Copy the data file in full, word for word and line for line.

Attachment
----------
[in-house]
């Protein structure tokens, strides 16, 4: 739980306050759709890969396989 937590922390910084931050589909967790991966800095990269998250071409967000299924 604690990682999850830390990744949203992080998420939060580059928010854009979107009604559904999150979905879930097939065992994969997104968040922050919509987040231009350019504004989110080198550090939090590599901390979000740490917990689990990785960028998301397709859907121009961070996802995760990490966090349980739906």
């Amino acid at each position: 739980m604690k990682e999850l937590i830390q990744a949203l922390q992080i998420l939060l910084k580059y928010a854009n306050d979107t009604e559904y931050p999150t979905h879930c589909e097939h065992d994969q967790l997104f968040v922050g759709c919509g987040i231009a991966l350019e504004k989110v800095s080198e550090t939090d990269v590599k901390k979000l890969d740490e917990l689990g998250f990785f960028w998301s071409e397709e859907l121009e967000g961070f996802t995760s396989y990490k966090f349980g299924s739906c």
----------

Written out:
[in-house]
């Protein structure tokens, strides 16, 4: 739980306050759709890969396989 937590922390910084931050589909967790991966800095990269998250071409967000299924 604690990682999850830390990744949203992080998420939060580059928010854009979107009604559904999150979905879930097939065992994969997104968040922050919509987040231009350019504004989110080198550090939090590599901390979000740490917990689990990785960028998301397709859907121009961070996802995760990490966090349980739906």
């Amino acid at each position: 739980m604690k990682e999850l937590i830390q990744a949203l922390q992080i998420l939060l910084k580059y928010a854009n306050d979107t009604e559904y931050p999150t979905h879930c589909e097939h065992d994969q967790l997104f968040v922050g759709c919509g987040i231009a991966l350019e504004k989110v800095s080198e550090t939090d990269v590599k901390k979000l890969d740490e917990l689990g998250f990785f960028w998301s071409e397709e859907l121009e967000g961070f996802t995760s396989y990490k966090f349980g299924s739906c």